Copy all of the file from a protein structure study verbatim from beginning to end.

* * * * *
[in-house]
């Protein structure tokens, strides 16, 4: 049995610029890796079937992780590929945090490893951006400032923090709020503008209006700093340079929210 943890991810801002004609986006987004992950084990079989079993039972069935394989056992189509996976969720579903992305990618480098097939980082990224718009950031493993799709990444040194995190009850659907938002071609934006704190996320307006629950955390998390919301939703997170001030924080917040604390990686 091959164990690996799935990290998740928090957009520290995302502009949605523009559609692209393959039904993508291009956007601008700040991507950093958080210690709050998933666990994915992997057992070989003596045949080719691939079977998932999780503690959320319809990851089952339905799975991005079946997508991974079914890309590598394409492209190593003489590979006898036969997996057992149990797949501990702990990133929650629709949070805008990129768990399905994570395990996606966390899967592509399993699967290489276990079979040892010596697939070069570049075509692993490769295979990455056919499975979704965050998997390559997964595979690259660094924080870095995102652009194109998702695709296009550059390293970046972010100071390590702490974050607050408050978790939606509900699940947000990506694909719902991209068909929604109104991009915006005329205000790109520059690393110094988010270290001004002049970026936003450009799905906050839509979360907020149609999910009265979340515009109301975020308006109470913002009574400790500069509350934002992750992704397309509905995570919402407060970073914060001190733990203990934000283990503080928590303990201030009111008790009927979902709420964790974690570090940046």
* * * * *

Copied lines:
[in-house]
């Protein structure tokens, strides 16, 4: 049995610029890796079937992780590929945090490893951006400032923090709020503008209006700093340079929210 943890991810801002004609986006987004992950084990079989079993039972069935394989056992189509996976969720579903992305990618480098097939980082990224718009950031493993799709990444040194995190009850659907938002071609934006704190996320307006629950955390998390919301939703997170001030924080917040604390990686 091959164990690996799935990290998740928090957009520290995302502009949605523009559609692209393959039904993508291009956007601008700040991507950093958080210690709050998933666990994915992997057992070989003596045949080719691939079977998932999780503690959320319809990851089952339905799975991005079946997508991974079914890309590598394409492209190593003489590979006898036969997996057992149990797949501990702990990133929650629709949070805008990129768990399905994570395990996606966390899967592509399993699967290489276990079979040892010596697939070069570049075509692993490769295979990455056919499975979704965050998997390559997964595979690259660094924080870095995102652009194109998702695709296009550059390293970046972010100071390590702490974050607050408050978790939606509900699940947000990506694909719902991209068909929604109104991009915006005329205000790109520059690393110094988010270290001004002049970026936003450009799905906050839509979360907020149609999910009265979340515009109301975020308006109470913002009574400790500069509350934002992750992704397309509905995570919402407060970073914060001190733990203990934000283990503080928590303990201030009111008790009927979902709420964790974690570090940046």